Accessible content is content without barriers. If it is accessible to people without having to jump through hoops with or without their assistive technology, it is also accessible to search engines!
I guide you and your team to understand the “why”. Once you understand that, I’ll show you how to make and keep your content accessible. You’ll be surprised how doable it is.
No, of course you wouldn’t! And neither will any potential customer who – for whatever reason – depends on a screen reader.
Text with too small a font size sucks, period. Why would you expect anyone to buy a product from you when the details are impossible to read?
That hurts, doesn’t it? It may even send you into a cold panic, when you know that a particular piece of communication is of importance to you!
Video is content. If there is speech in it, and you don’t provide closed captions, you lock out people who can’t listen to it. Either because they are deaf, or because circumstances don’t allow turning on sound.
By the way: Google loves closed captions too.
I wrote an article about why captioning videos is beneficial in more than one way.
Unimaginable, you say? It’s exactly what many travel agencies do to their online visitors. The number of online travel agencies that does not add alt text to the images of their great vacation offers is dizzying. As if people who are blind don’t travel?
How would you feel, looking at a travel brochure where you only see white squares where the images were supposed to be? Not cool!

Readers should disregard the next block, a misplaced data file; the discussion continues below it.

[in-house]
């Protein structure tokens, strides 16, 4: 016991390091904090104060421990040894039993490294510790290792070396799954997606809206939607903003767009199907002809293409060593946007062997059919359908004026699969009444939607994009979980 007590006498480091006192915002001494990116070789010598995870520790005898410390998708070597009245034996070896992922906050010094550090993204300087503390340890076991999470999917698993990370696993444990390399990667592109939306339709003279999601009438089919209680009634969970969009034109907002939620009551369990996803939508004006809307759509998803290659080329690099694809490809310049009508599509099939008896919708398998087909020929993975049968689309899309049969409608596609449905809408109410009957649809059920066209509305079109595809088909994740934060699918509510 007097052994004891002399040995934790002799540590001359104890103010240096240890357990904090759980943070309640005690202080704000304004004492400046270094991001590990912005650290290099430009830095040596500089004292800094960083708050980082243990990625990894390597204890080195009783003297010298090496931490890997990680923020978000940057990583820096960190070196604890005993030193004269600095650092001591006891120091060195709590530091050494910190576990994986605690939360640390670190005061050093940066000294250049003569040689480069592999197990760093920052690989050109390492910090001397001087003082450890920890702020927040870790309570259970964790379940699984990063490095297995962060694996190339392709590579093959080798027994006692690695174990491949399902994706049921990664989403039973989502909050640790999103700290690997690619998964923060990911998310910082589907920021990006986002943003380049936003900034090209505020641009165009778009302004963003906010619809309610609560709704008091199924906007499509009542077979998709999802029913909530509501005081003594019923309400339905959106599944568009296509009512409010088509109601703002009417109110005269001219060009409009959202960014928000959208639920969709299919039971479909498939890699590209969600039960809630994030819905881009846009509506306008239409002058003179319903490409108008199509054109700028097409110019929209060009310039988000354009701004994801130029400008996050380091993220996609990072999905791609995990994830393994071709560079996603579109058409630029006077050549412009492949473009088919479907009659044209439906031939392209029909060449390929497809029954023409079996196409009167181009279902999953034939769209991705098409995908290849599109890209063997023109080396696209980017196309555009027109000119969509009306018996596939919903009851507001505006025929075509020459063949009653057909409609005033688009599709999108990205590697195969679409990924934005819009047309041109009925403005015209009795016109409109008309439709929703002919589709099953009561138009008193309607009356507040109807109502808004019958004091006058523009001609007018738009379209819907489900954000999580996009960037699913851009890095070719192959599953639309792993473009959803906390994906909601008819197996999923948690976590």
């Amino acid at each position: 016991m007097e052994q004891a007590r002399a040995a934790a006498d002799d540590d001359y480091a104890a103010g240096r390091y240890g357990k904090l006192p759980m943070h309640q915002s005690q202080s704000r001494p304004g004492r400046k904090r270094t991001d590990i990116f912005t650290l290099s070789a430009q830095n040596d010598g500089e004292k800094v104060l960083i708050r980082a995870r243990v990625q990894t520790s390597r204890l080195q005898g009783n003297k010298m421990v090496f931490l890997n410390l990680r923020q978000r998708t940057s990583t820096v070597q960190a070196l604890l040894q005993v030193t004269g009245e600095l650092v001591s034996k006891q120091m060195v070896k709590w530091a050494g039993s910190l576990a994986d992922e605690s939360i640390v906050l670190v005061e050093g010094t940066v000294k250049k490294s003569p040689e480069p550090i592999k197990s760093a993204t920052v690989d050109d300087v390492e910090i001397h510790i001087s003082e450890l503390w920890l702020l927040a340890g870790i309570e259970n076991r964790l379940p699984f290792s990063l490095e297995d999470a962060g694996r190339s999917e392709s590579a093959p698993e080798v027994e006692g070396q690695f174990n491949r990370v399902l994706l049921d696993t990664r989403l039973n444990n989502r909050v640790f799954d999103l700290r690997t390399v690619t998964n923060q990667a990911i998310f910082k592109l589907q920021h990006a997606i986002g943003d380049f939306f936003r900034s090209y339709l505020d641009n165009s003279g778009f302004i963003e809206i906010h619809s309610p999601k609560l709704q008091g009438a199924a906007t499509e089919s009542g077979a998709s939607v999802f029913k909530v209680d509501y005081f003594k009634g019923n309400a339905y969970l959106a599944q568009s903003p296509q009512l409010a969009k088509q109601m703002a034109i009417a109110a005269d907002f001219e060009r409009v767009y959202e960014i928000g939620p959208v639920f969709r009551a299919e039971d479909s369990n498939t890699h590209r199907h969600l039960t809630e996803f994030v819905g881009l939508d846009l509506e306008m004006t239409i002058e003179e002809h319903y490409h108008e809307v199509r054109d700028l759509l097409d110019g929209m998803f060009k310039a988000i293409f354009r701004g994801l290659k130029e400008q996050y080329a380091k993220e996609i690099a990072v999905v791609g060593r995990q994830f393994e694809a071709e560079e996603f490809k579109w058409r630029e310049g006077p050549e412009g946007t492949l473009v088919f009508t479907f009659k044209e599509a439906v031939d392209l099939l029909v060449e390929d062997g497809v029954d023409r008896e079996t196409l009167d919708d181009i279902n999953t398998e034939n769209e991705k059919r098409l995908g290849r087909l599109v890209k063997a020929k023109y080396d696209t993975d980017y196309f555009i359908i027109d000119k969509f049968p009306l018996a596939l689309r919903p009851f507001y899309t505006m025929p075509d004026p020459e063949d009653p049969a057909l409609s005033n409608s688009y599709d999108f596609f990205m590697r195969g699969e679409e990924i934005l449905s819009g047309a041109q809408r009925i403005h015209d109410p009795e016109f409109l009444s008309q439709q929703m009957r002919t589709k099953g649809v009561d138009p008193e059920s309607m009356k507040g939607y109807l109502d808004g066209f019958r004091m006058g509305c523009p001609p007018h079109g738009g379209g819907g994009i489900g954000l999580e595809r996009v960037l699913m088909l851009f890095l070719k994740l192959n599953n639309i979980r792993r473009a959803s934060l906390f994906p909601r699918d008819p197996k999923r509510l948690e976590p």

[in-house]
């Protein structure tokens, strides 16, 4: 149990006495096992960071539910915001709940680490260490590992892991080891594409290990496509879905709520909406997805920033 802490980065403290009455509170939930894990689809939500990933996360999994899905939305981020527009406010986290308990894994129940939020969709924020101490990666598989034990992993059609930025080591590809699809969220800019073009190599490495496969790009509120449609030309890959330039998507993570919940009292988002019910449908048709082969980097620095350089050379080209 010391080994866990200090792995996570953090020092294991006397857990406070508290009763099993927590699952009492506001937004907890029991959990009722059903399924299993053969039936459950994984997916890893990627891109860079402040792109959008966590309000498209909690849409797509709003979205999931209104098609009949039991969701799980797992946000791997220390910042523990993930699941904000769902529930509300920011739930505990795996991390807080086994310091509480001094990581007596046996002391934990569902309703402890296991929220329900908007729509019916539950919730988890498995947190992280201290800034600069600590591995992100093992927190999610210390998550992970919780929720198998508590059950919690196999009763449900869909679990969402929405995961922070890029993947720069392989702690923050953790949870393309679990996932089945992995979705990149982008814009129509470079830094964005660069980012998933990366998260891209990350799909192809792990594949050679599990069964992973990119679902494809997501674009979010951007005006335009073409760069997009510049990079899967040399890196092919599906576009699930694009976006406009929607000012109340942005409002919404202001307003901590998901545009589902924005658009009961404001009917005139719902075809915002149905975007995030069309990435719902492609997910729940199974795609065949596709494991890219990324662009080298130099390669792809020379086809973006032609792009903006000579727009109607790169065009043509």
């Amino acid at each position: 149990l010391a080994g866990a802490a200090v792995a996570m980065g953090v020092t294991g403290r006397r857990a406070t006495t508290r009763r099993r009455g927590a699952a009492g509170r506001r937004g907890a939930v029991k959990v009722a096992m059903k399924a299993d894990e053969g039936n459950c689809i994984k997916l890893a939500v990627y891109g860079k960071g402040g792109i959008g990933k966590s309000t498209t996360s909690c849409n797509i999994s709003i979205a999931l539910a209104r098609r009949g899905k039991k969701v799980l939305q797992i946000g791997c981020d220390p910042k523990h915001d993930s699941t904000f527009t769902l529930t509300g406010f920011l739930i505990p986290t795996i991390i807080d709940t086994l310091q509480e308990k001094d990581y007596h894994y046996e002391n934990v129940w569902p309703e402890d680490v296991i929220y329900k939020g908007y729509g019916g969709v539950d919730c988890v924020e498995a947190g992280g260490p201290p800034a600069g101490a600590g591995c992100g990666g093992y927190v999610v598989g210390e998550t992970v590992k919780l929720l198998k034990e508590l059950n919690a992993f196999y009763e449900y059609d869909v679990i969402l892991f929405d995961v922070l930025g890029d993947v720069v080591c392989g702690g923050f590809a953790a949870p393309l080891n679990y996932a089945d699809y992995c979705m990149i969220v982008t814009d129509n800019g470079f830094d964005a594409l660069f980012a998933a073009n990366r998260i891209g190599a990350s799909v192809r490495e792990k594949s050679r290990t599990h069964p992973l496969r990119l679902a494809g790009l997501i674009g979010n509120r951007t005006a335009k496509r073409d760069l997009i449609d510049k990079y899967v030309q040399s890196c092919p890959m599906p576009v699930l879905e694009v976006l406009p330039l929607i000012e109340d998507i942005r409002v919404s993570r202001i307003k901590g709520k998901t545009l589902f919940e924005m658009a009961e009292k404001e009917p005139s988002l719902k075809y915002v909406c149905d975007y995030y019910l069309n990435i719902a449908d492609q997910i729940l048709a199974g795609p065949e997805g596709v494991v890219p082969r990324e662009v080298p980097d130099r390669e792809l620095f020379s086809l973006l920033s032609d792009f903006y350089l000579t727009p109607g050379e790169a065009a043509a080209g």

Assumption is the mother of all screw-ups. Clothing sizes in the US are not clothing sizes in Europe. Heck, even within Europe there are different size. Size 40 in Italy is not like 40 in Germany or The Netherlands. Using unclear sizing like S, M, L and XL on a site in Europe will catapult potential buyers away from your online clothing store. And the other way around.
Besides the fact that people’s online attention span is very short, reading extreme long and complex sentences is just tiresome.
If a sentence has a lot of subordinate clauses, chances are you can break that down into understandable individual sentences.
This benefits all your visitors, human and search engine bots alike.
Ever been to a physical store where signs are unclear, and employees don’t seem to care nor know anything. Teeth gritting, right?
It’s the same with unclear site and on-page navigation. No matter how fancy your page is. When, for example, every link says “click here” or “read more” it’s useless.
Because both the visitors who depend on screen readers and Google will get a list that says: click here, here, read more, here.